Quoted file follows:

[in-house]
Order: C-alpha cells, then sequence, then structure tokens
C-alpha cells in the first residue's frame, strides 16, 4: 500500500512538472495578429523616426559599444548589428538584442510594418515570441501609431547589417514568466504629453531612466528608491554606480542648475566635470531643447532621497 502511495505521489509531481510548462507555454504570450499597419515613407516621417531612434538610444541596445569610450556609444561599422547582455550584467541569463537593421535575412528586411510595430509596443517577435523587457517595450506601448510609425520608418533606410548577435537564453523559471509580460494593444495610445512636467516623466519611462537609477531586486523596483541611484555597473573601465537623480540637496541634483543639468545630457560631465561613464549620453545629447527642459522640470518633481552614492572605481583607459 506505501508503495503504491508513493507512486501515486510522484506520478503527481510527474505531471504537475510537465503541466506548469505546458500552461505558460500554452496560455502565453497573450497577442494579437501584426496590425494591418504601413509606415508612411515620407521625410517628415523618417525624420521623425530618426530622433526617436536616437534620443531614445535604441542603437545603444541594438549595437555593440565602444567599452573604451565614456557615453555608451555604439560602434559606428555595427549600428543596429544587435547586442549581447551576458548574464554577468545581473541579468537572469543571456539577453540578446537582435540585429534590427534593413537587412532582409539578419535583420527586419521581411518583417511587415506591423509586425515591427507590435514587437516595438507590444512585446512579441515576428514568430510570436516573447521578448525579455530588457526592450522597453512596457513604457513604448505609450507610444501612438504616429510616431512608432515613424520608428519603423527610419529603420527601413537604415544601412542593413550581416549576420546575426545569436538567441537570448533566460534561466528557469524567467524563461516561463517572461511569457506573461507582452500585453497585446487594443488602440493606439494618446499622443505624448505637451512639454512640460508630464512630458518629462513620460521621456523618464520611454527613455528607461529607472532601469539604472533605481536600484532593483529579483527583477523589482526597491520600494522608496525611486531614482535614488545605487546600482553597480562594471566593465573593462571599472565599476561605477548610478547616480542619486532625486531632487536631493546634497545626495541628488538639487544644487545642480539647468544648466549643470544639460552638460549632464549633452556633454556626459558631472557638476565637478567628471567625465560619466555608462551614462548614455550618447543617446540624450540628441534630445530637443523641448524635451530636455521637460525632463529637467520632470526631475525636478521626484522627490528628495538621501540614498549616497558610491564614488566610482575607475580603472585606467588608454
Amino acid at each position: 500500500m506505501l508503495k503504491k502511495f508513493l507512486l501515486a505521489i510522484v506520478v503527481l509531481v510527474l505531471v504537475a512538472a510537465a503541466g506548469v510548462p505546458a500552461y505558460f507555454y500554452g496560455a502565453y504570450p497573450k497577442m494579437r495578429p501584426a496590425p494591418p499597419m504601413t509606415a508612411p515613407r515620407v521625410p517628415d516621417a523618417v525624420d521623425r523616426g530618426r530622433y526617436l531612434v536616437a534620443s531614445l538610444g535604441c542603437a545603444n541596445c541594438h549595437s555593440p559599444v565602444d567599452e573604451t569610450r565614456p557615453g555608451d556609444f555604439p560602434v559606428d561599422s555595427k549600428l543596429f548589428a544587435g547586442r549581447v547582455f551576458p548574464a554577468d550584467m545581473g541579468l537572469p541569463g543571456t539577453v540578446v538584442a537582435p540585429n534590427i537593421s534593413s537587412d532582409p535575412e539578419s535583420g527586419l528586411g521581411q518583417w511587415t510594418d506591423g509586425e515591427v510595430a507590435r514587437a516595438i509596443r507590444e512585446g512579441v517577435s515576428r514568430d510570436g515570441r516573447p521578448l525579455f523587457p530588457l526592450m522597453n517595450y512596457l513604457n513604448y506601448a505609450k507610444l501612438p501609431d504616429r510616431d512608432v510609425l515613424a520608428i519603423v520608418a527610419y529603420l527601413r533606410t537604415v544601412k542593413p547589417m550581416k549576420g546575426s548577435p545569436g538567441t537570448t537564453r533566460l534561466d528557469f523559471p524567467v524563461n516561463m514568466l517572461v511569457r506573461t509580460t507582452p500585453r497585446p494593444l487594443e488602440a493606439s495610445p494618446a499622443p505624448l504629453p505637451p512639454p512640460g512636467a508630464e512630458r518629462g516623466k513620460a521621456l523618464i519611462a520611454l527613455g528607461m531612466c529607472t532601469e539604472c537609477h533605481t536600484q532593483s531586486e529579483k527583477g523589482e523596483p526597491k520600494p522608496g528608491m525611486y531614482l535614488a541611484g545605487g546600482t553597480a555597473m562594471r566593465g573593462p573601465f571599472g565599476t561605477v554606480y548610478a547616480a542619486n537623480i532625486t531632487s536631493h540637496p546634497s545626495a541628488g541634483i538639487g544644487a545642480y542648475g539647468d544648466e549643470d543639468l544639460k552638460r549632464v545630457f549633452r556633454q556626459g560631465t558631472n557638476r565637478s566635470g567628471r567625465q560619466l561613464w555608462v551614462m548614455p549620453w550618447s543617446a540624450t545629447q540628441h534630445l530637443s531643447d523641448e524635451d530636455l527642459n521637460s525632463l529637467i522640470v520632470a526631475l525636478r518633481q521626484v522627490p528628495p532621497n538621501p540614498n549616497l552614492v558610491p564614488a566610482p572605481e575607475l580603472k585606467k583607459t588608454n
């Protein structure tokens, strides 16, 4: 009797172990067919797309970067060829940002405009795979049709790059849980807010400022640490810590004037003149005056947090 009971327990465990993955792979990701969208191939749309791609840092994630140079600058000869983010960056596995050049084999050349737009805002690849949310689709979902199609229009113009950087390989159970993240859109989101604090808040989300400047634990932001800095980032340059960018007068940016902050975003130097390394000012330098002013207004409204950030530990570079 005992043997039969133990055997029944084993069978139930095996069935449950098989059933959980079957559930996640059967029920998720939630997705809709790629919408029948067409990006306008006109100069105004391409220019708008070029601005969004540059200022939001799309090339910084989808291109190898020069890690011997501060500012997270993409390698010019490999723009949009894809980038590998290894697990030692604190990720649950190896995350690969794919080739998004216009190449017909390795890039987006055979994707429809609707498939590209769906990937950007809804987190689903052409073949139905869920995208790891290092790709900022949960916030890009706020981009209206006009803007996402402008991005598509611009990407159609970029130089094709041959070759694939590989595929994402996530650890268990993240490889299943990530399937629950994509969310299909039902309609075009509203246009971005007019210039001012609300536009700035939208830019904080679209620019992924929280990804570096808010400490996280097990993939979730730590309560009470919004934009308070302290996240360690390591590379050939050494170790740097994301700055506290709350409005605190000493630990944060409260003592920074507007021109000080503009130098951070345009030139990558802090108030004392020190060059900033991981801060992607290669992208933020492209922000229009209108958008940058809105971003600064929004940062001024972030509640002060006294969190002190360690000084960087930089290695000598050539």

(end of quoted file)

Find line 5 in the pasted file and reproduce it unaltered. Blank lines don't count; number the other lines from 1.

């Protein structure tokens, strides 16, 4: 009797172990067919797309970067060829940002405009795979049709790059849980807010400022640490810590004037003149005056947090 009971327990465990993955792979990701969208191939749309791609840092994630140079600058000869983010960056596995050049084999050349737009805002690849949310689709979902199609229009113009950087390989159970993240859109989101604090808040989300400047634990932001800095980032340059960018007068940016902050975003130097390394000012330098002013207004409204950030530990570079 005992043997039969133990055997029944084993069978139930095996069935449950098989059933959980079957559930996640059967029920998720939630997705809709790629919408029948067409990006306008006109100069105004391409220019708008070029601005969004540059200022939001799309090339910084989808291109190898020069890690011997501060500012997270993409390698010019490999723009949009894809980038590998290894697990030692604190990720649950190896995350690969794919080739998004216009190449017909390795890039987006055979994707429809609707498939590209769906990937950007809804987190689903052409073949139905869920995208790891290092790709900022949960916030890009706020981009209206006009803007996402402008991005598509611009990407159609970029130089094709041959070759694939590989595929994402996530650890268990993240490889299943990530399937629950994509969310299909039902309609075009509203246009971005007019210039001012609300536009700035939208830019904080679209620019992924929280990804570096808010400490996280097990993939979730730590309560009470919004934009308070302290996240360690390591590379050939050494170790740097994301700055506290709350409005605190000493630990944060409260003592920074507007021109000080503009130098951070345009030139990558802090108030004392020190060059900033991981801060992607290669992208933020492209922000229009209108958008940058809105971003600064929004940062001024972030509640002060006294969190002190360690000084960087930089290695000598050539």